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There are going to be more Ramadan ads on YouTube this year, thanks to…


There are going to be more Ramadan ads on YouTube this year, thanks to…

Ramadan is a peak period for advertisers with 23 percent of TV ad spends being spent in the Holy Month according to Ipsos 2017 research.

During this time, video consumption also increases, YouTube reports.

Why YouTube?

According to Ipsos reports last year, Ramadan viewership on YouTube over the last three years has increased threefold in comparison to TV, while TV viewership remained flat. YouTube viewership actually rises during Ramadan and for weeks afterward, with viewers often tuning in to YouTube specifically to watch popular Ramadan ads. In fact, viewers in Saudi Arabia (60 percent) and in Egypt (70 percent) actually prefer watching ads on YouTube to TV. Moreover, there was a 26 percent drop in TV viewing during Ramadan in Saudi Arabia.

Moreover online engagement, too, increases. Last year, YouTube reported that in Ramadan, viewers are actively interacting with likes increasing 447 percent; sharing rising by 228 percent; comments increasing 431 percent, and subscribers spiking by a whopping 490 percent.

What works?

READ: Puck’s Ramadan 2017 ad is a lesson on how NOT to market women

Brands can make use of these numbers – and of course, strategy and creative – to drive the best results. In 2016, for example, VIVA Kuwait won YouTube’s Lantern Award boasting a 94 percent completion rate for its teaser video; 100 percent completion rate for the second video; 26 percent overall view-through rate against MENA benchmark of 15 percent and 50 percent organic views for its “Where is My Bowl?” campaign. In 2017, Orange Egypt won the award for its campaign “Nothing Gets Past Mohamed Henedi” by Leo Burnett and UM. Speaking to Communicate, Alex Brunori, Google’s creative lead for MENA, said that average view duration during Ramadan increases by 11 percent, users subscribe at 13 percent increased rates, and commenting rates jump by a staggering 57 percent during Ramadan compared to the rest of the year.

P&G’s relationship with YouTube

Now, just a month before Ramadan one of the world’s biggest advertisers, P&G, has told its brands they could buy spots on YouTube. The company had kept its ads off YouTube for more than a year because of concerns about inappropriate content. The company had stopped spending on YouTube in March 2017 following an outcry over extremist and other disturbing videos. The boycott spread to other marquee marketers, prompting Alphabet Inc.’s Google to overhaul YouTube policies and hire more human moderators to clean up the service.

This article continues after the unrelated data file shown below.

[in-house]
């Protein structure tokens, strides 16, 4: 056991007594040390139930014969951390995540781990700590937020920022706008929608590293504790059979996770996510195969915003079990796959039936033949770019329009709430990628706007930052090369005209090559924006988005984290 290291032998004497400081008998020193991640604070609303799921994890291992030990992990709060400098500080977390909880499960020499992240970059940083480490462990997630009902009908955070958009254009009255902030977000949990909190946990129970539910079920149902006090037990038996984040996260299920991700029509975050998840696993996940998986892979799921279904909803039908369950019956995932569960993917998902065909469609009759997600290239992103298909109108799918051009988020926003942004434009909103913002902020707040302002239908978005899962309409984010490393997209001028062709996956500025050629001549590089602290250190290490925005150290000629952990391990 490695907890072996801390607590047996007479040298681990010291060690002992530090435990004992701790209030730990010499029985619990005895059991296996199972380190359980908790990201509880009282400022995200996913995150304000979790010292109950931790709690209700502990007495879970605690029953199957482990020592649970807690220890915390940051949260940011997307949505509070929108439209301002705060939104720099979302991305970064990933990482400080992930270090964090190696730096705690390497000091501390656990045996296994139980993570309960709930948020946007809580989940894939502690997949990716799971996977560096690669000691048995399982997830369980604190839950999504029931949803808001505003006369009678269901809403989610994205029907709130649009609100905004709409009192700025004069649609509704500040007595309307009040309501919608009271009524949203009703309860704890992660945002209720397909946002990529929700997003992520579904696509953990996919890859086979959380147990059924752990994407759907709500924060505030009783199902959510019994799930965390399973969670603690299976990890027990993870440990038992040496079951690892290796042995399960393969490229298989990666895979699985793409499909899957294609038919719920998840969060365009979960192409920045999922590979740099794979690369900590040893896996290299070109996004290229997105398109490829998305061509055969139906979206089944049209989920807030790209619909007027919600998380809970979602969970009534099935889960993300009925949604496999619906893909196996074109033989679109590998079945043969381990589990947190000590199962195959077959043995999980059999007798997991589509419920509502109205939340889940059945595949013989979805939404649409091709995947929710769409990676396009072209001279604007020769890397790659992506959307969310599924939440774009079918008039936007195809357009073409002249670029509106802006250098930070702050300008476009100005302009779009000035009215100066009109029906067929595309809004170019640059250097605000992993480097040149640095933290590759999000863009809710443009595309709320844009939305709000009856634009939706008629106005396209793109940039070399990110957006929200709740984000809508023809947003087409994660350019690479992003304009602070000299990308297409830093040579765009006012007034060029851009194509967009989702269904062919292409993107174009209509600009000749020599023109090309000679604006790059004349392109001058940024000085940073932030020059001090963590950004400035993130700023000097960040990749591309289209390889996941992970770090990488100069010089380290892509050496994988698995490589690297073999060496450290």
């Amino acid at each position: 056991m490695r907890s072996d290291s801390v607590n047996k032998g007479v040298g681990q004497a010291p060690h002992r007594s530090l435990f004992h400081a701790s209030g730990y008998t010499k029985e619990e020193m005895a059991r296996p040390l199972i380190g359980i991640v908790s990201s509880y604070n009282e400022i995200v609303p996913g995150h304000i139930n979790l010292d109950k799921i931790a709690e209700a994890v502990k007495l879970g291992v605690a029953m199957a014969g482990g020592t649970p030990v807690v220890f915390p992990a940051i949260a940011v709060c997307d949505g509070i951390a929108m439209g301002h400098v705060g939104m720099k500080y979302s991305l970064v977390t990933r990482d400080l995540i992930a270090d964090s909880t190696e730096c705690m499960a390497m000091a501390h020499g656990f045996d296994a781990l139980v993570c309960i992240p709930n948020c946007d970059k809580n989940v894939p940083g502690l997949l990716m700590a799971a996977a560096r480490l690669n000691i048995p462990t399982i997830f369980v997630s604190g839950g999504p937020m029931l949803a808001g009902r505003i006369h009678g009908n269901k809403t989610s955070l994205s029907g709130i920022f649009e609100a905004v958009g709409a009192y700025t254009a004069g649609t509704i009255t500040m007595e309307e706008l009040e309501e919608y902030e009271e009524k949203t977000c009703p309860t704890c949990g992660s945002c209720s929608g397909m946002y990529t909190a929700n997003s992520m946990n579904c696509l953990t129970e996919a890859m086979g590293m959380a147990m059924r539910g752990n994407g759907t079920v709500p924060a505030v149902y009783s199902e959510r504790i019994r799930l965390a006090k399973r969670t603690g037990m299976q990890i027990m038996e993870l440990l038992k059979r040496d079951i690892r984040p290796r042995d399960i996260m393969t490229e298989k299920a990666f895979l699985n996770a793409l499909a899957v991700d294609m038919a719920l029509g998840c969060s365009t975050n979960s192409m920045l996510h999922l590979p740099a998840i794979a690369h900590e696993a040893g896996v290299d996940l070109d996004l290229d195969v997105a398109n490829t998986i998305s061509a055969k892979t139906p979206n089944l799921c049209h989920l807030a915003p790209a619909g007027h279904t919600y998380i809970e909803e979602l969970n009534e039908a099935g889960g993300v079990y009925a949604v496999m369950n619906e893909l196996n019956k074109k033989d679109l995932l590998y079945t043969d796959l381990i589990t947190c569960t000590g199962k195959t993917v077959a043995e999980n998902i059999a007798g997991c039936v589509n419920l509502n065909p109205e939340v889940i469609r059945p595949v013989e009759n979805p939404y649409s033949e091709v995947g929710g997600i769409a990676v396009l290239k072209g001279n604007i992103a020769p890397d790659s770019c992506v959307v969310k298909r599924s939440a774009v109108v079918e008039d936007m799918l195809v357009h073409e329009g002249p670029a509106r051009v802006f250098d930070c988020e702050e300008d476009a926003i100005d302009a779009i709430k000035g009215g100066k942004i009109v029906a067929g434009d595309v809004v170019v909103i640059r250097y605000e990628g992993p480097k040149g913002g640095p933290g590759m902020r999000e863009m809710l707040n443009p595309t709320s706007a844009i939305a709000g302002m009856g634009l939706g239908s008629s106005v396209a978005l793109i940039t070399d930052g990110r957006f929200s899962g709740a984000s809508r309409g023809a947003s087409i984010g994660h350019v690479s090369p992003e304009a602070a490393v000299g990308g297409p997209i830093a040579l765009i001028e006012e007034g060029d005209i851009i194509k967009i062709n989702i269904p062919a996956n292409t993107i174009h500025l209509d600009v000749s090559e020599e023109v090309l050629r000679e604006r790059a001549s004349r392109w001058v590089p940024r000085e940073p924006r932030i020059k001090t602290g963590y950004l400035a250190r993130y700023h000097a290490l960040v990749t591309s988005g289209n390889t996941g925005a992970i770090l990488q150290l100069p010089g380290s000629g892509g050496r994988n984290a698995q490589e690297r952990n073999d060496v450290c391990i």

ALSO READ: Ramadan best practices for automotive brands

An industry insider in the UAE confirmed the decision saying that P&G is taking steps to ensure that all channels are safe. They’re pre-approving channels and the content on those channels, which involves both software and actual people – the software will keep a check on the channels in addition to people watching the channels to ensure that the content doesn’t pose any risk to the brands.

Prior to its fallout with YouTube, P&G had spent massive amounts on the video platform especially during Ramadan. In 2014, it shifted about 30 percent of its ad spend in the region to YouTube. At the time, Ali Faruqi, media and digital manager for the Arabian Peninsula at Procter & Gamble said in an interview with Dubai Eye that TV viewership grows 20 percent during Ramadan. But, when you look at YouTube, Saudi and UAE have the largest viewership in the world. And during Ramadan, viewership on Ramadan grows by 20 to 30 percent, which explains the P&G’s shift from TV to YouTube. Also, purchase intent and ROI is higher on YouTube, added Faruqi.

READ: Why Zain’s anti-terror ad is eliciting criticism

In 2015, P&G was one of two brands – the other being Pepsi – that used Google Preferred to appear on the most popular YouTube channels in the beginning of Ramadan.

Google Preferred ranks channels using a preference score algorithm that measures watch time and engagement metrics such as number of subscribers, likes and more. As part of the service agreement, the two brands exclusively sponsored around 275 category-specific channels, including TV series, comedy, cooking, lifestyle, gaming and other content relevant to the month.

The brand’s plans – if any – for YouTube during the upcoming month of Ramadan remain undisclosed for now. We will update this story as we hear more.

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